• Comparative Study on Three Algorithms of the ICD-10 Charlson Comorbidity Index with Myocardial Infarction Patients
    Kyoung Hoon Kim
    Journal of Preventive Medicine and Public Health.2010; 43(1): 42.     CrossRef
The Trend of Risk-adjusted Hospital Mortality Rates of Coronary Artery Bypass Graft Patients from 2001 to 2003.
Kwang Soo Lee
J Prev Med Public Health. 2007;40(1):29-35.
DOI: https://doi.org/10.3961/jpmph.2007.40.1.29
  • 2,933 View
  • 22 Download
AbstractAbstract PDF
OBJECTIVES
To assess whether the risk-adjusted inhospital mortality rates for non-emergent and isolated coronary artery bypass graft surgery (CABG) patients exhibited a consistent trend from 2001 to 2003. METHODS: The data used in this study came from CABG claims that were submitted to a Korean Health Insurance Review Agency (HIRA) in 2001, 2002, and 2003. Study datasets included data from 17 tertiary hospitals, which had at least 25 claims each year over 3 years. The interhospital differences in patients' risk-factors were identified and controlled in the risk-adjustment model. Actual and predicted mortality rates for each hospital were calculated in 2001, 2002, 2003, and 2001+2002, and were then examined to identify consistent rate patterns over time. Kappa analysis was applied to assess the agreements between rates. RESULTS: Hospitals with lower-than-expected inpatient mortality rates showed more consistent rates than those with higher-than-expected mortality rates. The mortality rates that were calculated based on data obtained over multiple years had less variation among hospitals than rates based on single year data. Based on the Kappa score, the highest agreement was found when the rates were compared between the 2-year combined data (2001+2002) and 2003. CONCLUSIONS: Consistent patterns over 3 years were most evident for hospitals which had lower-than expected mortality rates. Policy makers can use this information to identify the degree of outcomes in hospitals and help motivate or channel the behaviors of providers.
Summary
Original Articles
Severity Measurement Methods and Comparing Hospital Death Rates for Coronary Artery Bypass Graft Surgery.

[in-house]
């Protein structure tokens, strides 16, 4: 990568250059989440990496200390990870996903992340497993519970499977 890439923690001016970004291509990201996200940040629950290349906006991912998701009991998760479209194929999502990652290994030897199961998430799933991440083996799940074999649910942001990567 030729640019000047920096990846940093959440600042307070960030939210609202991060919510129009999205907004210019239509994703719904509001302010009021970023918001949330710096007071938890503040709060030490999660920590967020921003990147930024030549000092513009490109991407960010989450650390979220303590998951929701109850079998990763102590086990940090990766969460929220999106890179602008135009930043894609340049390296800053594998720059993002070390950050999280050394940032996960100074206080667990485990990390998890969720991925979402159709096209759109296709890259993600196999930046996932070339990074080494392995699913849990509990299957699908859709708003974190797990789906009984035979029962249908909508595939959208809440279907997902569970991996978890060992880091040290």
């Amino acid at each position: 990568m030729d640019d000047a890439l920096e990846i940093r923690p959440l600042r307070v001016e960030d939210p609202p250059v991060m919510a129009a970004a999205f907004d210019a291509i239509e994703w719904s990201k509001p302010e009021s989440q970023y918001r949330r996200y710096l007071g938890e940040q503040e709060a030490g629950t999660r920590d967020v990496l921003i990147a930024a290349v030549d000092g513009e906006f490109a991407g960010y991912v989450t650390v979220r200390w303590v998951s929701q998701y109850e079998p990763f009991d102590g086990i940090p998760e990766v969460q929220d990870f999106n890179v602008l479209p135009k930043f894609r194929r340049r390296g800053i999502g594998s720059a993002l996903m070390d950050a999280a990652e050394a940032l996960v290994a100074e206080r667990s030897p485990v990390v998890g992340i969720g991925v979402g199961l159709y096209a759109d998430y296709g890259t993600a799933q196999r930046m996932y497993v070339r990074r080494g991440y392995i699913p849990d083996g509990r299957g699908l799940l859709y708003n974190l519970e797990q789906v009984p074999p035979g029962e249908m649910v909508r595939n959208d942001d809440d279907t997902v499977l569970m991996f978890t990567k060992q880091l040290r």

Youngdae Kwon, Hyungsik Ahn, Youngsoo Shin
Korean J Prev Med. 2001;34(3):244-252.
  • 1,876 View
  • 23 Download
AbstractAbstract PDF
OBJECTIVE
Health insurers and policy makers are increasingly examining the hospital mortality rate as an indicator of hospital quality and performance. To be meaningful, a risk-adjustment of the death rates must be implemented. This study reviewed 5 severity measurement methods and applied them to the same data set to determine whether judgments regarding the severity-adjusted hospital mortality rates were sensitive to the specific severity measure. METHODS: The medical records of 584 patients who underwent coronary artery bypass graft surgery in 6 general hospitals during 1996 and 1997 were reviewed by trained nurses. The MedisGroups, Disease Staging, Computerized Severity Index, APACHElll and KDRG were used to quantify severity of the patients. The predictive probability of death was calculated for each patient in the sample from a multivariate logistic regression model including the severity score, age and sex to evaluate the hospitals' performance, the ratio of the observed number of deaths to the expected number for each hospital was calculated. RESULTS: The overall in-hospital mortality rate was 7.0%, ranging from 2.7% to 15.7% depending on the particular hospital. After the severity adjustment, the mortality rates for each hospital showed little difference according to the severity measure. The 5 severity measurement methods varied in their statistical performance. All had a higher c statistic and R2 than the model containing only age and sex. There was a little difference in the relative hospital performance evaluation by the severity measure. CONCLUSION: These results suggest that judgments regarding a hospital's performance based on severity adjusted mortality can be sensitive to the severity measurement method. Although the 5 severity measures regarding hospital performance concurred, more often than would be expected by chance, the assessment of an individual hospital mortality rates varied by the different severity measurement method used.
Summary
Severity-Adjusted Mortality Rates: The Case of CABG Surgery.
Hyeung Keun Park, Hyeongsik Ahn, Young Dae Kwon, You Cheol Shin, Jin Seok Lee, Hae Joon Kim, Moon Jun Sohn
Korean J Prev Med. 2001;34(1):21-27.
  • 1,898 View
  • 24 Download
AbstractAbstract PDF
OBJECTIVES